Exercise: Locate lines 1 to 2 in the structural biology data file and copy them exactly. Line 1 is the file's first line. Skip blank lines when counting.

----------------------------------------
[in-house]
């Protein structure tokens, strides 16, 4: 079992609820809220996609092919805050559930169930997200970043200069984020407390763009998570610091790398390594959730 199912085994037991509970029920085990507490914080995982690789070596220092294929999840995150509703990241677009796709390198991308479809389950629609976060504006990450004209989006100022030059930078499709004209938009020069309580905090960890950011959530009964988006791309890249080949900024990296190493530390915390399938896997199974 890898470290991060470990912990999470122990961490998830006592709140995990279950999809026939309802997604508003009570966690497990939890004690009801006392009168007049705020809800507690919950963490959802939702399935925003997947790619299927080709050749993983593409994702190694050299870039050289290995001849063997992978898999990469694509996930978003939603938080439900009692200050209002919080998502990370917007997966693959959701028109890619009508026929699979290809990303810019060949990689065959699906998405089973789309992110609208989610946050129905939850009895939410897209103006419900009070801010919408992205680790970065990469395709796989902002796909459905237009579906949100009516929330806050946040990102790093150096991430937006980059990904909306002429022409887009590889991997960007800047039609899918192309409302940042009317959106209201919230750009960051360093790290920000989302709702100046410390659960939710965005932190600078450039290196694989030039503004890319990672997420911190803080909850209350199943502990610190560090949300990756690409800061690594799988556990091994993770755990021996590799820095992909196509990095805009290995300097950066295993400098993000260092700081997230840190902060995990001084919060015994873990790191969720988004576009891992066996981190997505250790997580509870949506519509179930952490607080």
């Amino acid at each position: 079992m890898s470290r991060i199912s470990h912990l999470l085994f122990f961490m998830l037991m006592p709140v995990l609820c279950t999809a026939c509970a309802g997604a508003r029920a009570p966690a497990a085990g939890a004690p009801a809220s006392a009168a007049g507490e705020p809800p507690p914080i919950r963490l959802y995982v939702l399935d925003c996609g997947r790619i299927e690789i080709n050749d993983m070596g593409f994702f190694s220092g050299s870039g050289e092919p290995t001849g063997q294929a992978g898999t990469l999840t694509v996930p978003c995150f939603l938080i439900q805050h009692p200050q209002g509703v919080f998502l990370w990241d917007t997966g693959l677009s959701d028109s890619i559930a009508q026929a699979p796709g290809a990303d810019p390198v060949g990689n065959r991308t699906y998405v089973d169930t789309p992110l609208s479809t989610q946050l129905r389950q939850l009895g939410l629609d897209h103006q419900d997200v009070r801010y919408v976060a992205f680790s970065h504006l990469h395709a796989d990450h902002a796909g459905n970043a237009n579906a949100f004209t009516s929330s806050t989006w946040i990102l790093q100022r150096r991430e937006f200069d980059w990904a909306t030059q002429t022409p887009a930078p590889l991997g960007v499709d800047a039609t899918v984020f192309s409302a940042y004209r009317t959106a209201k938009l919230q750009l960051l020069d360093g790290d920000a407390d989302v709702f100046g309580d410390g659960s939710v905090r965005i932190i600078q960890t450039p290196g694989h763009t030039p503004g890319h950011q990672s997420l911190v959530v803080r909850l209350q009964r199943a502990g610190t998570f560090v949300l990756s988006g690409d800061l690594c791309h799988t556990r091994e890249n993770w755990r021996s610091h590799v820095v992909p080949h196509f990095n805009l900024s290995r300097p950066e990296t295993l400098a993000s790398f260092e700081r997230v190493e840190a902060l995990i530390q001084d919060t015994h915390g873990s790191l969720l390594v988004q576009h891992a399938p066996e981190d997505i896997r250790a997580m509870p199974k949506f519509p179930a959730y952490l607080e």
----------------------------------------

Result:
[in-house]
């Protein structure tokens, strides 16, 4: 079992609820809220996609092919805050559930169930997200970043200069984020407390763009998570610091790398390594959730 199912085994037991509970029920085990507490914080995982690789070596220092294929999840995150509703990241677009796709390198991308479809389950629609976060504006990450004209989006100022030059930078499709004209938009020069309580905090960890950011959530009964988006791309890249080949900024990296190493530390915390399938896997199974 890898470290991060470990912990999470122990961490998830006592709140995990279950999809026939309802997604508003009570966690497990939890004690009801006392009168007049705020809800507690919950963490959802939702399935925003997947790619299927080709050749993983593409994702190694050299870039050289290995001849063997992978898999990469694509996930978003939603938080439900009692200050209002919080998502990370917007997966693959959701028109890619009508026929699979290809990303810019060949990689065959699906998405089973789309992110609208989610946050129905939850009895939410897209103006419900009070801010919408992205680790970065990469395709796989902002796909459905237009579906949100009516929330806050946040990102790093150096991430937006980059990904909306002429022409887009590889991997960007800047039609899918192309409302940042009317959106209201919230750009960051360093790290920000989302709702100046410390659960939710965005932190600078450039290196694989030039503004890319990672997420911190803080909850209350199943502990610190560090949300990756690409800061690594799988556990091994993770755990021996590799820095992909196509990095805009290995300097950066295993400098993000260092700081997230840190902060995990001084919060015994873990790191969720988004576009891992066996981190997505250790997580509870949506519509179930952490607080």